I like stories.

Some of you may recall the Pontiac dealership signage that was revealed briefly in the Rose District (click here here for that story…). As with much of history, that particular chapter of Main Street past life is once again lost to time indeterminate.

Wait a minute, though!

There is another “reveal” in the Rose District and I’ve been hearing about it: “What’s that construction down the street?” is how it is typically worded. And I’ve been answering, “Oh, that’s Andolini’s Pizza – should be open soon.” But I’ve been wrong.

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Not about Andolini’s. (They are still making progess toward opening.) But I didn’t realize that so much has changed in the next block. Driving by the other morning, I spotted an architectural feature that I didn’t recall ever seeing before. For many, many years, the building had been the Furniture and Design Studio, with a tan-colored stone lower exterior.

Well!

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Behind that (now less) fashionable façade was an original building exterior of Main Street brick, complete with an arched doorway and elegant brickwork. It still has the 1904 date set in stone at the top, in which time it was known as the Laws Bros Building.
As it turns out – it is still called that in some circles. In Broken Arrow’s earliest days, the entire section of Main was the “Laws Brothers Block,” constructed in 1904.

The Gilford Laws family had migrated to Indian Territory from Tennessee and set up shop in the community, eventually at a new home on Avenue D, and by 1910, Joseph H. Laws (J.H. as he was commonly known) had a thriving medical practice upstairs in the family’s building on Main.

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Numerous changes were in store. Gilford Laws died in 1907, Joseph married and brought his new bride in to the home he shared with his mother Jemima and his medical office took in other physicians. A Broken Arrow Ledger article from 1906 listed the young town’s medical professionals:

…represented by Dr. A. J. Pollard, with parlors over Neibling & Bell’s mercantile establishment; Dr. J. B. Haggard, with parlors in the Laws building; Dr. J. H. Laws, with parlors in the Laws building; Dr. C. B. Maddox, with parlors over McKeehan’s pharmacy; Dr. F. C. Myers with parlors over the First State Bank; Dr. F. P. Dunn, with headquarters in McKeehan’s pharmacy; Dr. J. N. Shippey, with parlors in the Laws block, and Dr. R. B. Fowlkes, with headquarters at the Owl drug store.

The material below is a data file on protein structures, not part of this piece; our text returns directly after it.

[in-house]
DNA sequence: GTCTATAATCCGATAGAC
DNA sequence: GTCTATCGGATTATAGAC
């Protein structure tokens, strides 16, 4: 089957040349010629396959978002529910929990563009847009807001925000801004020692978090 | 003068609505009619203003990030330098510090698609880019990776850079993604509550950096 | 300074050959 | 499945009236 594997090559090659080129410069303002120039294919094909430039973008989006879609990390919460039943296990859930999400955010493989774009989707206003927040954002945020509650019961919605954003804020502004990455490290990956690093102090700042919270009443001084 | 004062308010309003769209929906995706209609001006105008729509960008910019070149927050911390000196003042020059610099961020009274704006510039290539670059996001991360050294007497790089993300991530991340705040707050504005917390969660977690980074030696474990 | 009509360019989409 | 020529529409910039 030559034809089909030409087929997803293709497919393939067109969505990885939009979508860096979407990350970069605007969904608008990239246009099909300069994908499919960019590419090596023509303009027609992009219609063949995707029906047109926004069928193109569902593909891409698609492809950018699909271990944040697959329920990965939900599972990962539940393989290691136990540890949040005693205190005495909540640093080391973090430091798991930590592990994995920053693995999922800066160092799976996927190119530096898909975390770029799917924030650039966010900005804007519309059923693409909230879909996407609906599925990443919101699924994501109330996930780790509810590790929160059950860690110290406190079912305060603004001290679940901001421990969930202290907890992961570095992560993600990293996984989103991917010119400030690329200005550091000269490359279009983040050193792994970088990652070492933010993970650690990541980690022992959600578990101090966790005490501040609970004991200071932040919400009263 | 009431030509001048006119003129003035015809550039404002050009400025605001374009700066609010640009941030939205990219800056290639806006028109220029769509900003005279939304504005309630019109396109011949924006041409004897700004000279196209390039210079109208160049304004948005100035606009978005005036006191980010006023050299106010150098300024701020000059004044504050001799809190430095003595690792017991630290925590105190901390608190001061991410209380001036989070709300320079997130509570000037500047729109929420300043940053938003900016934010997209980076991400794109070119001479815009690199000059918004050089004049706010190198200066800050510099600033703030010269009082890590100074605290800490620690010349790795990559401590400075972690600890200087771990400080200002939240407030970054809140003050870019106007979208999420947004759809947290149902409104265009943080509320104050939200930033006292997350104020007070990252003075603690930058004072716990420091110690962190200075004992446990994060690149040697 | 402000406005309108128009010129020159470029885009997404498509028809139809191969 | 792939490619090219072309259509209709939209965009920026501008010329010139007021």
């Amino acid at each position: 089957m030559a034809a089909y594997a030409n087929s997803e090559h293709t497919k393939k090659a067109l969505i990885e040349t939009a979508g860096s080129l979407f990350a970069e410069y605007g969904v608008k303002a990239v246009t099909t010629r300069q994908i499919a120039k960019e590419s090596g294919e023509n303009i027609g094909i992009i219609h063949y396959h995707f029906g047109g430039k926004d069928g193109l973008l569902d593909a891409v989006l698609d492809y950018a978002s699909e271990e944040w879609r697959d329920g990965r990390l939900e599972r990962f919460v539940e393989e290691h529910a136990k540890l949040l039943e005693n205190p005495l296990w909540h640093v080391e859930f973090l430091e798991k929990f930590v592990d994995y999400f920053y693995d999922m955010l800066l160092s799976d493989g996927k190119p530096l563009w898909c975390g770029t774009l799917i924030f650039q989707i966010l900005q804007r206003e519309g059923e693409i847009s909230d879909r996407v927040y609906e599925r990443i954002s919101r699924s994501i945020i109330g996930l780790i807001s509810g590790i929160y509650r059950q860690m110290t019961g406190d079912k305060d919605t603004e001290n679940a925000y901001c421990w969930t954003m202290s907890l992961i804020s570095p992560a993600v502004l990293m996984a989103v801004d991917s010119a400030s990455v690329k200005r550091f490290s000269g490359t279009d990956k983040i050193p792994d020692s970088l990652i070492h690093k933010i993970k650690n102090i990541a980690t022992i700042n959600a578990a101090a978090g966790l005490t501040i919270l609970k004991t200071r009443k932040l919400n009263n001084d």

When phone service was begun, patients could ring Dr. Laws by having the operator connect them with his office: Telephone 301.

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J. H. Laws was not only well respected in the Broken Arrow community, but in Tulsa County medical circles as well. Within twenty years of his arrival, the young physician was being mentioned in an article about the area’s medical arena:

Heading the Tulsa County Medical Society in 1924 was Dr. Arthur V. Emerson, a native of Rochester, Minnesota, who was later to intern at St. Mary’s Hospital, Rochester. Son of an Indiana farmer, Dr. Emerson was born in 1879. His professional degree was obtained in 1902 at the University of Illinois. He practiced in Rochester and later at Perry, Oklahoma, where he had been president of the Noble County Medical Society. Removing to Tulsa in 1913, he became a leading civic figure and an outstanding surgeon and gynecologist.
Dr. Charles H. Haralson was selected as secretary-treasurer. The young ophthalmologist had done most of the work in that post in 1923 due to the illness of Dr. Horace T. Price. The latter was selected as president-elect to serve in 1925. Dr. J. H. Laws, Broken Arrow, was elected vice-president.

In the 1930 phone book, Joseph H. Laws still maintained his practice in the upper suites at 210 South Main. Dr. Laws died in 1941 at the age of 66, but the family name is still associated with the building. The Rose District website explains the changes that are currently underway and the plans that are in store for the space…

Laws Bros. Building 210 S. Main St., Rose District This 10,000 SF turn-of-the-century Mercantile style building will undergo restoration and improvements this summer. Upon completion, it will have four commercial units ready for lease in Fall 2014. The existing 50’ x 100’ structure will have a new roof, updated HVAC and electrical systems, 6 ADA bathrooms, stained concrete floors downstairs, hardwood floors upstairs, and updated lighting throughout. The brick façade will be restored to its original Mercantile design, with tall windows, ornate brick details, and outdoor lighting. The redevelopment will create two distinct commercial spaces downstairs and two units upstairs with the possibility of further expansion on the west side of the building, if necessary. There is also an opportunity to combine units for one tenant. Unit A – Retail – 2,500 SF Unit B – Restaurant/Bar – 2,500 SF Unit C – Restaurant/Bar – 2,500 SF Unit D – Office/Studio – 2,500 SF

Personally, I’m excited that the heritage of the building is being restored while the purpose of the structure is as solidly modern as the future of the Rose District.

A “Tip o’ the McHuston Hat” to the developers and contractors, with grand wishes for continued growth here in the Rose.

If you haven’t been lately – Come visit!

McHuston

Booksellers & Irish Bistro
Rose District
122 South Main St. Broken Arrow OK!